I think I would have to assume a right, since I cannot confer it nor prove it exists beyond the evidence given when someone exercises it. For me, and not having given the matter much thought before now, a right is not a social convention or law, but the expression of one's own being. Birds fly, fish swim, and people do whatever it is that people do. Rights do not exist unless they are exercised, and the social conventions that surround them are the result of that exercise.
Rights are attached to actions, and the expectation of action exists in the future.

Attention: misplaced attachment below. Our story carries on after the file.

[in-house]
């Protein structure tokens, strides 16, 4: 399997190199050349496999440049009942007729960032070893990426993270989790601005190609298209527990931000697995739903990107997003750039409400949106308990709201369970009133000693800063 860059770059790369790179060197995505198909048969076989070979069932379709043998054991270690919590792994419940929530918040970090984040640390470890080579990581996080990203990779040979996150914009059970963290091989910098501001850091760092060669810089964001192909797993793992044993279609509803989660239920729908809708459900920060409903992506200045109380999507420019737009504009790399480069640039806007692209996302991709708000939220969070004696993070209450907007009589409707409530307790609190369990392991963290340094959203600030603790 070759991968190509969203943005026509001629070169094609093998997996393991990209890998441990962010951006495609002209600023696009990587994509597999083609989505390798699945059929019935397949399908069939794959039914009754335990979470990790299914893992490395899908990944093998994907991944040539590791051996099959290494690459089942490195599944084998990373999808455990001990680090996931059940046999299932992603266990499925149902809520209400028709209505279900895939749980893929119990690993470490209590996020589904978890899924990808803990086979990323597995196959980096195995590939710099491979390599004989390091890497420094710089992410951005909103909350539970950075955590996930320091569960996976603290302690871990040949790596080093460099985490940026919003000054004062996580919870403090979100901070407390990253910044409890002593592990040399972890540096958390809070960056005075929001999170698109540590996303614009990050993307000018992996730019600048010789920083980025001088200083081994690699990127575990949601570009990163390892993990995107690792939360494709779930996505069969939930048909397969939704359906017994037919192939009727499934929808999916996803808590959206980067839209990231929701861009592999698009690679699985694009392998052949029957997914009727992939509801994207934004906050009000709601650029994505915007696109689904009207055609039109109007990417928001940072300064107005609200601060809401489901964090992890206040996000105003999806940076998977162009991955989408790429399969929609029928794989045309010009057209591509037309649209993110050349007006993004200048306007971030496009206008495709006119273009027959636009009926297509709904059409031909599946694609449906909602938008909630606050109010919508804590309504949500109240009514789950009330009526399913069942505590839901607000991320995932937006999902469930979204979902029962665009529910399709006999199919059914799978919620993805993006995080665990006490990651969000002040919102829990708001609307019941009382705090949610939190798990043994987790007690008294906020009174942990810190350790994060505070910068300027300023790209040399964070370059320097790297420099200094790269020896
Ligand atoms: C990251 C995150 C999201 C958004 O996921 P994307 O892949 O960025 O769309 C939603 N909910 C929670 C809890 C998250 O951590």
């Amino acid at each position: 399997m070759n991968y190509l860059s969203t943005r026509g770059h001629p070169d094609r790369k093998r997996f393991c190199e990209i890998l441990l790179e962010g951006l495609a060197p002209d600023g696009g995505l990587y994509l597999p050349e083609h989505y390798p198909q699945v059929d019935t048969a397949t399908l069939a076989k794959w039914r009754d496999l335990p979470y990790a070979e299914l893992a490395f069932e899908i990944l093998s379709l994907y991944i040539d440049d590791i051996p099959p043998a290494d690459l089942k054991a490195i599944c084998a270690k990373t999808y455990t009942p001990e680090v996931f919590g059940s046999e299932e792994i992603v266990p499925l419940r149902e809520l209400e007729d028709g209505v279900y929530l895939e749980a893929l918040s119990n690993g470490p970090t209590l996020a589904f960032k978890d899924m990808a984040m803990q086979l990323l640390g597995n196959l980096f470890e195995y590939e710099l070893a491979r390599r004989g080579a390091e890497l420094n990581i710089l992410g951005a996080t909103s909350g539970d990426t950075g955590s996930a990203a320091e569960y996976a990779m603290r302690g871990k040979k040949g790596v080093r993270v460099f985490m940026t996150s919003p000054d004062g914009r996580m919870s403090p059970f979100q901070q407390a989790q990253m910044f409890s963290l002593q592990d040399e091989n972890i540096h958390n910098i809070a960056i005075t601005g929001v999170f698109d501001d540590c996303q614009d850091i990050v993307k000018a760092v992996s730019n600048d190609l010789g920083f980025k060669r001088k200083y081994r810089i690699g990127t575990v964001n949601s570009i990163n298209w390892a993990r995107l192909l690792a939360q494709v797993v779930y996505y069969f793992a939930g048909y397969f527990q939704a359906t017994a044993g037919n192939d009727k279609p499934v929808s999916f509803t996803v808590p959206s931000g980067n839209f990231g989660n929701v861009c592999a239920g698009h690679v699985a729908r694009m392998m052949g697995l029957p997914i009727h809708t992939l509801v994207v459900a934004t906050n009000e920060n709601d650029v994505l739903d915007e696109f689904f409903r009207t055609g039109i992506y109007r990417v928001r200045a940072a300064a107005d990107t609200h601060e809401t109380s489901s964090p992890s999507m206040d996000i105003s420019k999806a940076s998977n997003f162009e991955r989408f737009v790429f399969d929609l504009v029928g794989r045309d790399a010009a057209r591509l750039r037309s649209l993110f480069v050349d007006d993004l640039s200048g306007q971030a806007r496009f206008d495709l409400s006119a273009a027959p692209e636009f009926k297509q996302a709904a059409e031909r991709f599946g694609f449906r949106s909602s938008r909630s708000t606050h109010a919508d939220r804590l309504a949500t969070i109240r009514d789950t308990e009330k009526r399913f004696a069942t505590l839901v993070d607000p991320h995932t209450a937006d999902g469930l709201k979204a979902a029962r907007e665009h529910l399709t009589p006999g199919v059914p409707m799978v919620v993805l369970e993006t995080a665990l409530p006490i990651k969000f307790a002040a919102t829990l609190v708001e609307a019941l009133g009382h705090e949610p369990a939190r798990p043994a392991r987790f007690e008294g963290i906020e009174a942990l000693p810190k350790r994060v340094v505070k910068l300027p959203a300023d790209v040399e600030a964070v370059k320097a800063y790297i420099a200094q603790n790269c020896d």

I don't know if that makes any sense, since I just made it up. The implications lead us to all sorts and kinds of notions regarding a priori goodness and what it means to have certain rights to be one sort of person and not another. But maybe, as we do whatever it is that we do and build social conventions around those actions, the relationship between what we want, what we do, and what we discover doesn't work and declare the wrong thing to do revolve around our relationship between our inner and outer lives. That kind of thinking sorts well with my concepts of form and content in the human experience.